This week marked the 7th anniversary of the death of Michael Kamen. Kamen was a talented musician and music producer. He was also an Academy Award-nominated film composer, and wrote the original music for one of my favorite music films, Mr. Holland’s Opus, released in 1995/96. The movie, starring Richard Dreyfuss, chronicles the journey of an aspiring composer who takes a high school music teaching position reluctantly out of necessity and grows to love the work and the impact that he has on the lives of his students.
Shortly after that film was completed, Kamen founded an organization called Mr. Holland’s Opus Foundation, a non-profit organization that helps bring musical instruments to schools in need. After Hurricane Katrina they formed an emergency fund for school music programs in the Gulf Coast area. Sadly, Kamen was diagnosed with Multiple Sclerosis in 1997 and died of a heart attack in 2003, but his legacy lives on through his music, and perhaps more importantly through his Foundation.
I’m always intrigued by people who achieve great things, yet find a new calling in life and an opportunity to impact lives to a greater extent. Celebrities like Danny Thomas, Christopher Reeve, and Michael J. Fox found challenging missions later in life that have had greater impact on the lives of others than even their considerable achievements in entertainment.
I think it sends a message to all of us. Whether you believe in fate, destiny, religion, or a higher power, I think it’s important to understand that our journey in life is a winding road and that we may be called to change direction every once in a while to have the greatest impact on others.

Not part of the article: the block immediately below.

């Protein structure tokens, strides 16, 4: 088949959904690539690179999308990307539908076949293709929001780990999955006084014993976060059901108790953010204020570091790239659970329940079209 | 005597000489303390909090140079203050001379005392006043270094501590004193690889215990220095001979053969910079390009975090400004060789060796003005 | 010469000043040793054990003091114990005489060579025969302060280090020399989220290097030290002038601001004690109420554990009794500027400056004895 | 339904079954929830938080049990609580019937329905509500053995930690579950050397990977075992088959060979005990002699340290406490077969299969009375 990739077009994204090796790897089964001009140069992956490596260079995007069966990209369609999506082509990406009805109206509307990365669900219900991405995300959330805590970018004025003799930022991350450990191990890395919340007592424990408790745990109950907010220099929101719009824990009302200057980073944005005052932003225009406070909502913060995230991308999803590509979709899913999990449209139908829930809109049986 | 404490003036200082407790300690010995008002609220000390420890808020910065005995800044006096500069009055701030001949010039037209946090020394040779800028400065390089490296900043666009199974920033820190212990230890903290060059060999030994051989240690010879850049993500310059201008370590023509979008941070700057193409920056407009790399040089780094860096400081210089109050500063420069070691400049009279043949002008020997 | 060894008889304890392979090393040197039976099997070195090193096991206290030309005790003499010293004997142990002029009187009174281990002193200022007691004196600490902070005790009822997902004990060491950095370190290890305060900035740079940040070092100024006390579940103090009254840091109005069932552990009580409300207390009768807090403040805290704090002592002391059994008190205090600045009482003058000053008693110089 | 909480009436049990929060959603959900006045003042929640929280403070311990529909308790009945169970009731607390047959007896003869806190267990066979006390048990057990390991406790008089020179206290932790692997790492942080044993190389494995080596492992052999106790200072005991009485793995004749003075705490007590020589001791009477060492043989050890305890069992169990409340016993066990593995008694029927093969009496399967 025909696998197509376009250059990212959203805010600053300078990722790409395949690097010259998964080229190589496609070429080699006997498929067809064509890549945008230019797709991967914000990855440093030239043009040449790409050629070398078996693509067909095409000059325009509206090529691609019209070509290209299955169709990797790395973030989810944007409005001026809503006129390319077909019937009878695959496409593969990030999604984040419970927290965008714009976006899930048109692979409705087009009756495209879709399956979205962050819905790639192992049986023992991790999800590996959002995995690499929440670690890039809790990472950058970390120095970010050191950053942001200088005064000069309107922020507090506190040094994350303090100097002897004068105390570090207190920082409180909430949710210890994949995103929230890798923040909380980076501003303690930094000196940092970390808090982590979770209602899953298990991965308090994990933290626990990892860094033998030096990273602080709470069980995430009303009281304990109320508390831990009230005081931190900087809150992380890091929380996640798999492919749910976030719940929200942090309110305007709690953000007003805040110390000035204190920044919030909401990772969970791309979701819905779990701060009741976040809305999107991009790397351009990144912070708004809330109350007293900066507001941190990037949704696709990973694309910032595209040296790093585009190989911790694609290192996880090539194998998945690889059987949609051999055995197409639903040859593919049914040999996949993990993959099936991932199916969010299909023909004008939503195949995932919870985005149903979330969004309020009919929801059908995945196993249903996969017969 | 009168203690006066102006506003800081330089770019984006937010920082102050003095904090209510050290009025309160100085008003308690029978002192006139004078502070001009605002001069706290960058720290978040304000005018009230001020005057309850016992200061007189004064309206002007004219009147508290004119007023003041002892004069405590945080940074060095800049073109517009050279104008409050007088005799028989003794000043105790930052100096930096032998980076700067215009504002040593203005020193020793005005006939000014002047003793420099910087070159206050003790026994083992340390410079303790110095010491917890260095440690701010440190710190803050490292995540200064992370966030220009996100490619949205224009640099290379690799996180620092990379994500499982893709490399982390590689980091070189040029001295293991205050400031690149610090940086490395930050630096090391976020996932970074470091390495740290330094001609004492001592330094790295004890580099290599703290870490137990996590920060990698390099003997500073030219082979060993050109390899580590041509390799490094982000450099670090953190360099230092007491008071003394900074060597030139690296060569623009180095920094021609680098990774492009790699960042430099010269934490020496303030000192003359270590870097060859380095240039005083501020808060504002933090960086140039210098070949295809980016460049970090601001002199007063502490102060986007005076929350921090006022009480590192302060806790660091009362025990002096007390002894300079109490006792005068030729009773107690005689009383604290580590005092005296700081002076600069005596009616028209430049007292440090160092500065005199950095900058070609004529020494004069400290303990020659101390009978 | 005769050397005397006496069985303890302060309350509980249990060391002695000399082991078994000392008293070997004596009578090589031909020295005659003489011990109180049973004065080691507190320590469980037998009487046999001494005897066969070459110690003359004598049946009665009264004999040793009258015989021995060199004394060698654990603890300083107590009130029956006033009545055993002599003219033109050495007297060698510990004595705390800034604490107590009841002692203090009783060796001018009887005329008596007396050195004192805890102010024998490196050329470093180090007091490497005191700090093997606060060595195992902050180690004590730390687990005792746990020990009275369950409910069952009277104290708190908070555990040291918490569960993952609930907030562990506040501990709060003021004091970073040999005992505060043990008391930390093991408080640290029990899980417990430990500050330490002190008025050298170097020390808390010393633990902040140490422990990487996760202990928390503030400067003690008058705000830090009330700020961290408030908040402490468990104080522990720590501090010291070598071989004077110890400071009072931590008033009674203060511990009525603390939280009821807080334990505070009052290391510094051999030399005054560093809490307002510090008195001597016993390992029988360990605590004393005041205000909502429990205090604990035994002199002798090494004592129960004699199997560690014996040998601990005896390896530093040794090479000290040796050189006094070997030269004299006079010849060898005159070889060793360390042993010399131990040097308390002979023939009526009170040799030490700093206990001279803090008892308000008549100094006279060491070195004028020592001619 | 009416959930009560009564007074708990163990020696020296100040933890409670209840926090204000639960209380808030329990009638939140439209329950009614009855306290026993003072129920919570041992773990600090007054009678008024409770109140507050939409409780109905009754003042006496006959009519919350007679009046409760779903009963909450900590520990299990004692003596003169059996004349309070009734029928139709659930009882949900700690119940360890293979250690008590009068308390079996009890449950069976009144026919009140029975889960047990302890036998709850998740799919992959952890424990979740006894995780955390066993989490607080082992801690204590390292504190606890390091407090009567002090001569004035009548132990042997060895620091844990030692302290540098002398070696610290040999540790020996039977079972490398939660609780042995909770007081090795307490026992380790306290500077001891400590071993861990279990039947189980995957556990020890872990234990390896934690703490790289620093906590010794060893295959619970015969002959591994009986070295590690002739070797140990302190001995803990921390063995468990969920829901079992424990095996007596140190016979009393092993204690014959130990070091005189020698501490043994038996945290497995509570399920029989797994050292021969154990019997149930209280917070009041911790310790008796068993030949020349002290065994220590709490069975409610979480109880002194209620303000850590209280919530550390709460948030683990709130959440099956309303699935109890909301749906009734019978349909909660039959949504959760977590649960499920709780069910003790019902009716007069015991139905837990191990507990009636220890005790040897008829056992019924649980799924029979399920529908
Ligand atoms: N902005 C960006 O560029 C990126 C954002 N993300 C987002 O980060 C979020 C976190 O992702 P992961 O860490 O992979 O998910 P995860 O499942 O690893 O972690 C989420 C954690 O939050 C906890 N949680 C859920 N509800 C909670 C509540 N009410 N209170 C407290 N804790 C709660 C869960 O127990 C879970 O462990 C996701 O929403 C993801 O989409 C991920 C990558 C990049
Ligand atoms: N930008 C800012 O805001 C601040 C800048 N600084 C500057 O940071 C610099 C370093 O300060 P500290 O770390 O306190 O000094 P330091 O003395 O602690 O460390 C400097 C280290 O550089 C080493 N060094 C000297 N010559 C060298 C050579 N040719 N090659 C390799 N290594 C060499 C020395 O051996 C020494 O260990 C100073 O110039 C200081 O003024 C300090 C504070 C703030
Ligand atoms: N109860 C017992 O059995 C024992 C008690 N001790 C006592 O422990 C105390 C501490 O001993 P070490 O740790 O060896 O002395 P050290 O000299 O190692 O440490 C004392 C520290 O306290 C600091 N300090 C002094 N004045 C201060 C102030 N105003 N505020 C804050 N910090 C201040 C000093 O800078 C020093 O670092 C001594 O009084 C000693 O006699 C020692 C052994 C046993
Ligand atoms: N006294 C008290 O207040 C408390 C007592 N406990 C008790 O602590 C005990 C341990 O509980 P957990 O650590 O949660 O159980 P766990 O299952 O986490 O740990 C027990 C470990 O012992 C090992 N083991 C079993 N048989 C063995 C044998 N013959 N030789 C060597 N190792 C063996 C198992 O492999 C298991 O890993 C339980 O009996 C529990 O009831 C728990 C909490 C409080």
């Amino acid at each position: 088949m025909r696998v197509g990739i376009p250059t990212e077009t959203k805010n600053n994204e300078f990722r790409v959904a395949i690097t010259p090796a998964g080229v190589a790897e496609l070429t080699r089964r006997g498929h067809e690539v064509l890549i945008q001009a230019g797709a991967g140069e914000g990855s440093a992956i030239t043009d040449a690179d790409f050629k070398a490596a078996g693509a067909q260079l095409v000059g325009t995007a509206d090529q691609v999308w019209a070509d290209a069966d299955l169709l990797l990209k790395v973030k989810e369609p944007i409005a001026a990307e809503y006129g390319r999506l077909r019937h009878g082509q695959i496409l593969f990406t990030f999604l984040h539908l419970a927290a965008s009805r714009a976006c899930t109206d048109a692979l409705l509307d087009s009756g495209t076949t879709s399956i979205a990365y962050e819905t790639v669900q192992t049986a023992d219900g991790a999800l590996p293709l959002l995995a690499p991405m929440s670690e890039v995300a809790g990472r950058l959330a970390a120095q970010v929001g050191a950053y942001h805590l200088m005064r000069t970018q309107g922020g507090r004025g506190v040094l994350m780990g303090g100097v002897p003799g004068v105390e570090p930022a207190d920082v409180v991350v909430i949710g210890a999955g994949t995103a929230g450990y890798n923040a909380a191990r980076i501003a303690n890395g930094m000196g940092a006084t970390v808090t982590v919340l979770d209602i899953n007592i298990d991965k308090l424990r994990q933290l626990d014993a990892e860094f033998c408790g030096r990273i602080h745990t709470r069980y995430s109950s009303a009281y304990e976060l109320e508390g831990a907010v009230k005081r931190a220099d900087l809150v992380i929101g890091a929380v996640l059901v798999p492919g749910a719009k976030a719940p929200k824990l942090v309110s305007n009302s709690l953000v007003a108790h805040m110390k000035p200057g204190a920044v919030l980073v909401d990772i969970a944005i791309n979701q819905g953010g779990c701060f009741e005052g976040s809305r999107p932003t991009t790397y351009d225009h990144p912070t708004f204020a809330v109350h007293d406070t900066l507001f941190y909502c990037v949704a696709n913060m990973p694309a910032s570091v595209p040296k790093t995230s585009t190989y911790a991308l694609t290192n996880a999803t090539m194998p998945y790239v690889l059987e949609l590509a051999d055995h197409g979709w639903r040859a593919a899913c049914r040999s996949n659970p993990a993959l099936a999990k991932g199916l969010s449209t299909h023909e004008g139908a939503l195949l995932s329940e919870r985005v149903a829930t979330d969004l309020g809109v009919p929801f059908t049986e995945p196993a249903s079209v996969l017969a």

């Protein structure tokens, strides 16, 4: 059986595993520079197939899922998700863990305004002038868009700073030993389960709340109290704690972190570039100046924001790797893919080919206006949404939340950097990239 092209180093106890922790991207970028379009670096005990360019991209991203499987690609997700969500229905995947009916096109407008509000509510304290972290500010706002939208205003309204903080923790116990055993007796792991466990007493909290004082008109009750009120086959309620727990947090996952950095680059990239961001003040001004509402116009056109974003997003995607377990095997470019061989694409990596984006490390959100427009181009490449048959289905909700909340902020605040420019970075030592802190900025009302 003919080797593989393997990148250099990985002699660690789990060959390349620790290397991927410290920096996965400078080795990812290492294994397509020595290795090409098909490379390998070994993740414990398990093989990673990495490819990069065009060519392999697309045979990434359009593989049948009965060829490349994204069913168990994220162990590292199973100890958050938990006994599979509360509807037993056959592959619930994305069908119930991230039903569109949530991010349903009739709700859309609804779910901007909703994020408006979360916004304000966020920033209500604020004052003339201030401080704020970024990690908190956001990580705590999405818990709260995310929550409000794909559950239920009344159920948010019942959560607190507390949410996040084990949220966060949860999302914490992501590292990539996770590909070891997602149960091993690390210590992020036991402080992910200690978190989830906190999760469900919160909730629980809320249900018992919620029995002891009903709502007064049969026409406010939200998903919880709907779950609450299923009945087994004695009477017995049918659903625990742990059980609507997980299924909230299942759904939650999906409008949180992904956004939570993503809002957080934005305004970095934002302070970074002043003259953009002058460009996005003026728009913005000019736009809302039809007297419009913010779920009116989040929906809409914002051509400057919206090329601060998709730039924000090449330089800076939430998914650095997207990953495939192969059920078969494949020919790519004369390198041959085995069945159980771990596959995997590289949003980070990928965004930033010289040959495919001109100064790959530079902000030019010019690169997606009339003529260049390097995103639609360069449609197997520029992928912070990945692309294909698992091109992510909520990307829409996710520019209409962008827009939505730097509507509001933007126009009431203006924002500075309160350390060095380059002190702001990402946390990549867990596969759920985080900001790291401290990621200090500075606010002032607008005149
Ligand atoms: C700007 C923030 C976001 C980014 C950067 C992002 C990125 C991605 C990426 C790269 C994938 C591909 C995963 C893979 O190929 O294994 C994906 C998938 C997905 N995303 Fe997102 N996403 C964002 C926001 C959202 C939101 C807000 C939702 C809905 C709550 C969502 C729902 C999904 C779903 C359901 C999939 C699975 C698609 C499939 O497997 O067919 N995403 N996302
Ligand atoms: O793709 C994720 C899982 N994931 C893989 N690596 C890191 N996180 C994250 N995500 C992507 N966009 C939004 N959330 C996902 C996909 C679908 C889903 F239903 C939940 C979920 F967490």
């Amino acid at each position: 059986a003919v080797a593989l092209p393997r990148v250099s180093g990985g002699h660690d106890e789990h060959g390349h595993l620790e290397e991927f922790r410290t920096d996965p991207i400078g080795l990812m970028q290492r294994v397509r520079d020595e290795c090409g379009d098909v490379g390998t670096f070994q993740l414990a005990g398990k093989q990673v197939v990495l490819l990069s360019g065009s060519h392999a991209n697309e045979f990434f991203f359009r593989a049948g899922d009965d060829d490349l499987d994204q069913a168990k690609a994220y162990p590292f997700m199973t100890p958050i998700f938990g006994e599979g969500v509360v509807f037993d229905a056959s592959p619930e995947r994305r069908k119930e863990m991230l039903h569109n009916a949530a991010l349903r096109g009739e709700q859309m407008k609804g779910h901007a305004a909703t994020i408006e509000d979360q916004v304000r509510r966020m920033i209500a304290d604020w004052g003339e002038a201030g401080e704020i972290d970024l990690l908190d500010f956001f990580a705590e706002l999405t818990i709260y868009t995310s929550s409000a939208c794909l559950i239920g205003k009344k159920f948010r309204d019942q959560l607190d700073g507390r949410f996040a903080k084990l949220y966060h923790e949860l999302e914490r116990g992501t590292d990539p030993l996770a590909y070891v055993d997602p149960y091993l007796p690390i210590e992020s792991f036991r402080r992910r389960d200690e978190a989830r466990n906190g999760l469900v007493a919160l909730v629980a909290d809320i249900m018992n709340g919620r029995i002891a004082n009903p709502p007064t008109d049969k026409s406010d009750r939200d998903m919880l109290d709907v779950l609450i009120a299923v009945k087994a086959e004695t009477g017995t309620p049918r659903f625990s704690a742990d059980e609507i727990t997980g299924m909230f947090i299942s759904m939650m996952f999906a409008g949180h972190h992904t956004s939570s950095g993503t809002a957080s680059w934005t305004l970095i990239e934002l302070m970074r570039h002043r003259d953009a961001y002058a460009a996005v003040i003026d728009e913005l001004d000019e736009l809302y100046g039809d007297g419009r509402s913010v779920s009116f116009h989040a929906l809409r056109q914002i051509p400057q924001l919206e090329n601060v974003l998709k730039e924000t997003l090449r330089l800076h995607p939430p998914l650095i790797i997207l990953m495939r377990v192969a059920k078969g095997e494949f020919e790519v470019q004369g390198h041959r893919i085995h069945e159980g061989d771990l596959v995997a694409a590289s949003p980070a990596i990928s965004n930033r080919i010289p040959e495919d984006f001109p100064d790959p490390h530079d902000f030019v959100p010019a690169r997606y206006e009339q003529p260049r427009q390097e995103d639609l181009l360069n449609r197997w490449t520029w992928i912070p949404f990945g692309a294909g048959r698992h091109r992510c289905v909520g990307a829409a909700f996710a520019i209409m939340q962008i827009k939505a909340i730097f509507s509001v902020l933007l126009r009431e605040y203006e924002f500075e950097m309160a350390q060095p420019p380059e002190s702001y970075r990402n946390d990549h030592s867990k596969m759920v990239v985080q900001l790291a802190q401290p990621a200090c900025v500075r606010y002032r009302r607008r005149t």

Thanks to Michael Kamen for great music, a great movie, a wonderful foundation, and an extraordinary legacy.
We’ve written about Bob Dorough several times here before. Bob is a unique and wonderful jazz singer/songwriter, but he’s best known as the musical director of Schoolhouse Rock, the cartoon vignettes set to music that taught children Grammar, Math, Science, Multiplication, History. Economics, and Environmental lessons. Bob composed such wonderful songs as “Conjunction Junction” and “Three is a Magic Number,” and through DVDs his music is being passed along to future generations. He continues to perform well into his 80′s.
A group of independent filmmakers is raising money for Devil May Care, a documentary that chronicles Bob’s fascinating career.
To learn more or to contribute to the fund raising efforts of the film, click here.
To go to the Devil May Care Facebook page, click here.
To hear my interview with Bob, click here.
When my father was alive, he loved a great musical. In particular, the performance of James Cagney as George M. Cohan in the film Yankee Doodle Dandy. Last year, one of the great old single-screen theaters here in New Orleans that is experiencing a re-birth of sorts, the Prytania Theater, ran the film over the Independence Day weekend, and I had the thrill of watching the movie with my 12 year-old son – the favorite movie of his grandfather whom he’d never met.
George M. Cohan received the Congressional Gold Medal in 1936 for the inspiration that his songs such as “Grand Old Flag” and “Over There” provided to our troops during WWI, and Cagney won an academy award for his performance of Cohan in 1942. On this day when we remember those who lost their lives in the service of our nation, I have posted this medley of Cohan’s songs that demonstrate the power of music in inspiring patriotism, including still photos from the movie:
We posted a video lecture from J.B. Dyas of the Thelonious Monk Institute of Jazz recently in which he provided suggestions for maximizing jazz in the classroom from both a musical and a historical perspective. Here’s another resource for new ideas regarding jazz and education for students in grades K-5.
The website PBSKids.org has a section dedicated to jazz, with lesson plans created by educators that can facilitate learning and are coded by language arts (LA), social studies (SS), music (MU), and math (MA), all using jazz as a foundation. The site was developed as a companion site and a means to integrate the PBS Jazz video series by Ken Burns that originally aired in January 2001 into the classroom.
Here’s the trailer for Throw Down Your Heart, a documentary featuring the great banjo player Bela Fleck. Music is truly the univeresal language.